Fourfold increase in ‘extreme exploitation’ of migrant workers last year

Many work in private homes and the fishing industry, Dublin conference told

Photograph: Alan Betson / THE IRISH TIMES

Photograph: Alan Betson / THE IRISH TIMES

 

There was an almost fourfold increase in cases of “extreme exploitation’’ of migrant workers in Ireland last year, a Dublin conference was told on Wednesday.

Legal officer with the Migrant Rights Centre Ireland (MRCI) Jane O’Connell said many of them were employed in domestic work and the fishing industry.

“Domestic work is generally in private homes, so it is very hidden and hard to access and identify victims,’’ she added.

Ms O’Connell was speaking at the Development & Services Anti-Trafficking (DASATT) conference in Trinity College.

There are an estimated 578,000 migrants in Ireland, with more than 90,000 becoming Irish citizens since 2011. Between 20,000 and 26,000 migrants, including children and families, are undocumented.

Am MRCI survey has found that 44 per cent receive less than the minimum wage.

Ms O’Connell said other sectors where migrant workers were exploited included massage parlours, car washing, hotels and guesthouses and agriculture.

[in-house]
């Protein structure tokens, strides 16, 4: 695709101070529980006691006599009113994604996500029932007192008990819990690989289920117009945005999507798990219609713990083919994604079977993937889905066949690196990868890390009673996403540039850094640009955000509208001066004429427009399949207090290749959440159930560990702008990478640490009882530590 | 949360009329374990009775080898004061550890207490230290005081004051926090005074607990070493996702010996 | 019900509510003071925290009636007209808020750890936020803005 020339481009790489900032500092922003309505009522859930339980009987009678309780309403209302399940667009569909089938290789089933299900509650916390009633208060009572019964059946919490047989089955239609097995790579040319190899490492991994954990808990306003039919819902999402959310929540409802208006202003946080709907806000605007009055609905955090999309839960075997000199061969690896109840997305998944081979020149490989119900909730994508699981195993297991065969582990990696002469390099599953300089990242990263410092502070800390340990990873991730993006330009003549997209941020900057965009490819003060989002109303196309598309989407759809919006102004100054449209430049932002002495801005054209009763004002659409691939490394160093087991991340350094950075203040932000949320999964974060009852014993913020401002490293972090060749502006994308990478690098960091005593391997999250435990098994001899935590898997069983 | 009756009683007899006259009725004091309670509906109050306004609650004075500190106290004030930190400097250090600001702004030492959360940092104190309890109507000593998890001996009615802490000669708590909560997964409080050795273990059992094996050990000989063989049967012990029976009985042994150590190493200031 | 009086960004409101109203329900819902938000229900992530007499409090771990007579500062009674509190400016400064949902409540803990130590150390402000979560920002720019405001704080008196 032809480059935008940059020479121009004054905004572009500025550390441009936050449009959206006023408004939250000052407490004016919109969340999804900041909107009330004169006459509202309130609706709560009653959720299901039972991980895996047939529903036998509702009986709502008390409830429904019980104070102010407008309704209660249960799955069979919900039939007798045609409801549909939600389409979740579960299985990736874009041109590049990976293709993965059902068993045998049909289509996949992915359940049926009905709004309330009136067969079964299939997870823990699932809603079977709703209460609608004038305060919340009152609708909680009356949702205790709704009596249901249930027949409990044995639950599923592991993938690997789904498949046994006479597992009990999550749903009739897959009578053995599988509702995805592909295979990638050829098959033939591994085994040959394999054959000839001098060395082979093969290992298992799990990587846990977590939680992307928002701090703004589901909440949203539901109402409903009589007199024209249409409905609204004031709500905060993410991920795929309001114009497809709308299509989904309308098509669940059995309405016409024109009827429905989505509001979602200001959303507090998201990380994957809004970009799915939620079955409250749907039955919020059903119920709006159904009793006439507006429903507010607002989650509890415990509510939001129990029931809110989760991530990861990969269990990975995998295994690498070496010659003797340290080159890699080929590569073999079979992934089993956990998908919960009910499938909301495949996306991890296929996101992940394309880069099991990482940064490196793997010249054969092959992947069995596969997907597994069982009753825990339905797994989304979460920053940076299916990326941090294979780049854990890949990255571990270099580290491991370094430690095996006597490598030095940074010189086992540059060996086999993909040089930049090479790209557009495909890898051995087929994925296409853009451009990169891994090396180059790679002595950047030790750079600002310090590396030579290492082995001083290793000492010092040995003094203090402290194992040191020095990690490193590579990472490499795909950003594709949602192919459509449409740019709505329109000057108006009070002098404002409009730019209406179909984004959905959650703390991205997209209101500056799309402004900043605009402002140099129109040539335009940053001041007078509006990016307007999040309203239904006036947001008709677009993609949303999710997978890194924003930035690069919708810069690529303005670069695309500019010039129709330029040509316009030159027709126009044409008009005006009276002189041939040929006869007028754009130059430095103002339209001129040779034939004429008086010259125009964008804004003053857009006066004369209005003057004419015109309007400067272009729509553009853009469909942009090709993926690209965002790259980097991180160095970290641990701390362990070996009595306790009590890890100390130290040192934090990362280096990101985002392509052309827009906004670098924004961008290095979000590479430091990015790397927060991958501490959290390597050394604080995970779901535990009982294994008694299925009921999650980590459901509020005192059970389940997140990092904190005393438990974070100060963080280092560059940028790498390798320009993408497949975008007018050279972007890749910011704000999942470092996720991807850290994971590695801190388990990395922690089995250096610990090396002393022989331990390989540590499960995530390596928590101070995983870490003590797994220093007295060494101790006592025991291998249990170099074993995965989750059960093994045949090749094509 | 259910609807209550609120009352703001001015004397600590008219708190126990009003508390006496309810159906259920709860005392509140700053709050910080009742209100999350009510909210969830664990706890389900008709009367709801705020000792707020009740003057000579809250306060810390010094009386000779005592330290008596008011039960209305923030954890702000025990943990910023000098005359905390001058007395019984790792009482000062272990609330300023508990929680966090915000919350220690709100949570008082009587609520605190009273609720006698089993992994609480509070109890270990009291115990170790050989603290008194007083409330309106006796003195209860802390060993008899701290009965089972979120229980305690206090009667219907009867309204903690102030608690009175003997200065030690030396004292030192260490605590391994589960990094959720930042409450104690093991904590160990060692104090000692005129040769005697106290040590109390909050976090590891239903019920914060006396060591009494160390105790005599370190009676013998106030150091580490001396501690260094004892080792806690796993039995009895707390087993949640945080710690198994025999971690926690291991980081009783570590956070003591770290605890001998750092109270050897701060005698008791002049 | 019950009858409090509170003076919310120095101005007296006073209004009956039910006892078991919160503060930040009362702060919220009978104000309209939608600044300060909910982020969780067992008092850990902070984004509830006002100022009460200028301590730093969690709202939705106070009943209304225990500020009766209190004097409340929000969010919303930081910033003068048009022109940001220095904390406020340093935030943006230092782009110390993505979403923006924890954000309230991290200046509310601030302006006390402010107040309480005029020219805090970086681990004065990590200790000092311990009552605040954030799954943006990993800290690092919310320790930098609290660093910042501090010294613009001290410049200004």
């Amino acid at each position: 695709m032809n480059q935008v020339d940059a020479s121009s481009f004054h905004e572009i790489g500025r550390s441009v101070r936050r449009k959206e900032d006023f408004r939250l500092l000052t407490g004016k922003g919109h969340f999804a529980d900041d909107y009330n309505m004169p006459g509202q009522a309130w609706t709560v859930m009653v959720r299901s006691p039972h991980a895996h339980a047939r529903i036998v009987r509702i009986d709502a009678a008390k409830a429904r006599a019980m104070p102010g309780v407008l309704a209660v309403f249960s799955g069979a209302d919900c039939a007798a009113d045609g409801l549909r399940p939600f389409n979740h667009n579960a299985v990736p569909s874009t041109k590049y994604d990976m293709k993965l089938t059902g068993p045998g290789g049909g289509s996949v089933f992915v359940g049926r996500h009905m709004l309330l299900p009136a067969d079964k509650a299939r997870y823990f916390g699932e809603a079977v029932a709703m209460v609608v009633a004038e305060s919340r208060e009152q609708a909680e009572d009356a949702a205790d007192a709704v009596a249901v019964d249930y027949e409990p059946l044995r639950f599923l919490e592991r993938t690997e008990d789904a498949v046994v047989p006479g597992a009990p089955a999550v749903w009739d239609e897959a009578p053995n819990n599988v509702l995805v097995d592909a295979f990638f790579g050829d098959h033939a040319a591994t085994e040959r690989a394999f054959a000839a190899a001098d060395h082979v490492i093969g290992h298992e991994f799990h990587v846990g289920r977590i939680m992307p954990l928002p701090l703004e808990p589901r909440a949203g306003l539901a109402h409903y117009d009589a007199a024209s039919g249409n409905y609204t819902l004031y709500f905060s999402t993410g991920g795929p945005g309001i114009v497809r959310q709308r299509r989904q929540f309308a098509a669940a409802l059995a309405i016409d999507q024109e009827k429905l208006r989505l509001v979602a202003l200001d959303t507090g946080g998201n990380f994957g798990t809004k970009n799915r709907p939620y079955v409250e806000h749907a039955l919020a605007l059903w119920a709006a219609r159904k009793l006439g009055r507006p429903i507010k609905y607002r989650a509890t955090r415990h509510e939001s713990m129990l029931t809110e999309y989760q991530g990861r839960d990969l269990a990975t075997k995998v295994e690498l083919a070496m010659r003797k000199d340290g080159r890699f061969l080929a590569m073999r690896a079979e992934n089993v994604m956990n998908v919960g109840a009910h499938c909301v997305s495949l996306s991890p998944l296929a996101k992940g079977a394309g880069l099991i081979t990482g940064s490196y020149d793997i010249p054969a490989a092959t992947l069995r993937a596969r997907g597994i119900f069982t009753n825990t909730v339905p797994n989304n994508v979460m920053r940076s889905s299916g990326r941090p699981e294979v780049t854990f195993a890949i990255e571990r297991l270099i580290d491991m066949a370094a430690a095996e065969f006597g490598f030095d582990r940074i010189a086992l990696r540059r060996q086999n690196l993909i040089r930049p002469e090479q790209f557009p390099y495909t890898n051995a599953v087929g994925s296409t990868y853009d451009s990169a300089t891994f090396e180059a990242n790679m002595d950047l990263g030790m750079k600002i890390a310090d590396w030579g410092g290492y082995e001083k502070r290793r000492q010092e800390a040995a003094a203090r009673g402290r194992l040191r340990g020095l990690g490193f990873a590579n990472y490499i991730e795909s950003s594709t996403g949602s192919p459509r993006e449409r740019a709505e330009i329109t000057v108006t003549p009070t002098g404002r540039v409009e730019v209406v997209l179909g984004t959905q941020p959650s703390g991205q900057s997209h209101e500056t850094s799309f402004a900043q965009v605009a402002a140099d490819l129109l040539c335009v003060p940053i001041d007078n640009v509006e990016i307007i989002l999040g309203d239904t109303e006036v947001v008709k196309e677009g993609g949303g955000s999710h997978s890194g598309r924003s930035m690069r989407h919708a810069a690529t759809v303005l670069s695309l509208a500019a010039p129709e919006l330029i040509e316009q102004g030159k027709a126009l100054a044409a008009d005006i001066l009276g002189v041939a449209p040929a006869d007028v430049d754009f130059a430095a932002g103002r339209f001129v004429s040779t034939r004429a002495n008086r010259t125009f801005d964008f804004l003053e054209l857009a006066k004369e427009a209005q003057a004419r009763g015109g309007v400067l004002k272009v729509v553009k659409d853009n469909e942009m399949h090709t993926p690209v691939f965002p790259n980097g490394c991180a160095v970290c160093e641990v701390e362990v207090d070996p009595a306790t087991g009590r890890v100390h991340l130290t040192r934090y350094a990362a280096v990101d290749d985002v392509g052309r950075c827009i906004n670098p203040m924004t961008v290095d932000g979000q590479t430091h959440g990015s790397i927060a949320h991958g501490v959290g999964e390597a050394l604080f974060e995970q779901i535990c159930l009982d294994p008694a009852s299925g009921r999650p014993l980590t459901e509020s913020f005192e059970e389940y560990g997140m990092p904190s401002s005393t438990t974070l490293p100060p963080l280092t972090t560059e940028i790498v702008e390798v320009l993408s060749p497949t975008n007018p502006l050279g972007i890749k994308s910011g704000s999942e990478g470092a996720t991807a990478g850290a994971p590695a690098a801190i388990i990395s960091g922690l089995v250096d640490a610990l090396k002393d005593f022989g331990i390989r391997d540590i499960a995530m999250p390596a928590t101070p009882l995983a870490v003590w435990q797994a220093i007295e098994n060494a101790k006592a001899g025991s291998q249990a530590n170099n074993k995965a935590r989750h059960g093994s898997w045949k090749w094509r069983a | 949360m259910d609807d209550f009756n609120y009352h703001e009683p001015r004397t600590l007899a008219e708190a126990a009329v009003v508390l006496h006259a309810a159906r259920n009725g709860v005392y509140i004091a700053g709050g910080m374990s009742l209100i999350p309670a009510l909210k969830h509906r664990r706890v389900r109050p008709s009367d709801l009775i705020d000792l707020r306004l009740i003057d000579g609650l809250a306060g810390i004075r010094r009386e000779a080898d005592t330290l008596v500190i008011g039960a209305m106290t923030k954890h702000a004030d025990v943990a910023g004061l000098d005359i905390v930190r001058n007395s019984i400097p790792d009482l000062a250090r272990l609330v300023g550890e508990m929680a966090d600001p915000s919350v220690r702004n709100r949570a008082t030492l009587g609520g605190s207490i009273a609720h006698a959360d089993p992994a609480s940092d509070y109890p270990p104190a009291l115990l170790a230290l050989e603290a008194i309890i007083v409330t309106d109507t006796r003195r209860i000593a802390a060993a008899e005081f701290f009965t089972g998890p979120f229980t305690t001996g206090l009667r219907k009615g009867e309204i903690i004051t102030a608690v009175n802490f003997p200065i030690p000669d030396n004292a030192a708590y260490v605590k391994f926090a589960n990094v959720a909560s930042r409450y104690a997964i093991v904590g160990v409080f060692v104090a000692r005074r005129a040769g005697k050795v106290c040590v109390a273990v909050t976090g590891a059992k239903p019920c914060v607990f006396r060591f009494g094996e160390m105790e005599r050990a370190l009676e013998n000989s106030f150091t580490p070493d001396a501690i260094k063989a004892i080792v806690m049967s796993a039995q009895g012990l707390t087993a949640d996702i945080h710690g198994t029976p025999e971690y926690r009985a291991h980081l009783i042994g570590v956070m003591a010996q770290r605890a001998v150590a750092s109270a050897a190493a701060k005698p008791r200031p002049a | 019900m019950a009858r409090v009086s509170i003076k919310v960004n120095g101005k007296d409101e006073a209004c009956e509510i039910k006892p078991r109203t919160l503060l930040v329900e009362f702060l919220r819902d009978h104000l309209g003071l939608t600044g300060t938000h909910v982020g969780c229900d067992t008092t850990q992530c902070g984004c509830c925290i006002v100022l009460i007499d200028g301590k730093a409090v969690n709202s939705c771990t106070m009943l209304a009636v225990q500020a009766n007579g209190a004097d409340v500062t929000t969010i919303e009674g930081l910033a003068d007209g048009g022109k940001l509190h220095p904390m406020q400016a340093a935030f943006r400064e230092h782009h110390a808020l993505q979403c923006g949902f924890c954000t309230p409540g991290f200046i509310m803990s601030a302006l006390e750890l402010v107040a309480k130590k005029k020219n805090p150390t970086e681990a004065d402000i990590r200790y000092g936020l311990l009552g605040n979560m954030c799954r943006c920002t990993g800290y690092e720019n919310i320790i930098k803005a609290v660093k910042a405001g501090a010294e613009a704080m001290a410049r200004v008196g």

She said there were serious concerns about “forced begging’’, particularly among the Roma population.

“That area definitely needs more attention,’’ she added.

She said the migrant workers came from Nigeria, Vietnam, Thailand, Serbia, Venezuela, India, Columbia and Egypt.

Ms O’Connell referred to the case of a Pakistani migrant, who had worked a seven-day week, with only Christmas Day off, for €50 weekly. He had been awarded €91,000 in compensation after lengthy court proceedings.

While he was still struggling with the trauma of what he had gone through, he was also strong and had supported others, she added.

Ms O’Connell said exploitation of migrant workers was happening all around people in the most day-to-day places.

Some of the victims of human trafficking are working in busy car washes in Dublin, she added.

She said in many parts of the country there was not a sufficient awareness of the issue, adding that MRCI was initiating a national campaign to engage with organisations to identify areas of exploitation.

They could then refer cases back to MRCI for an assessment.

Ms O’Connell said MRCI reported cases to the An Garda Síochána and also brought them to the attention of labour employment tribunals. It also had “naming and shaming’’ campaigns.

“Early identification of victims is absolutely vital,’’ she added.

She said MRCI’s main goals were the prevention of human trafficking and exploitation. It also operated a drop-in centre, she added.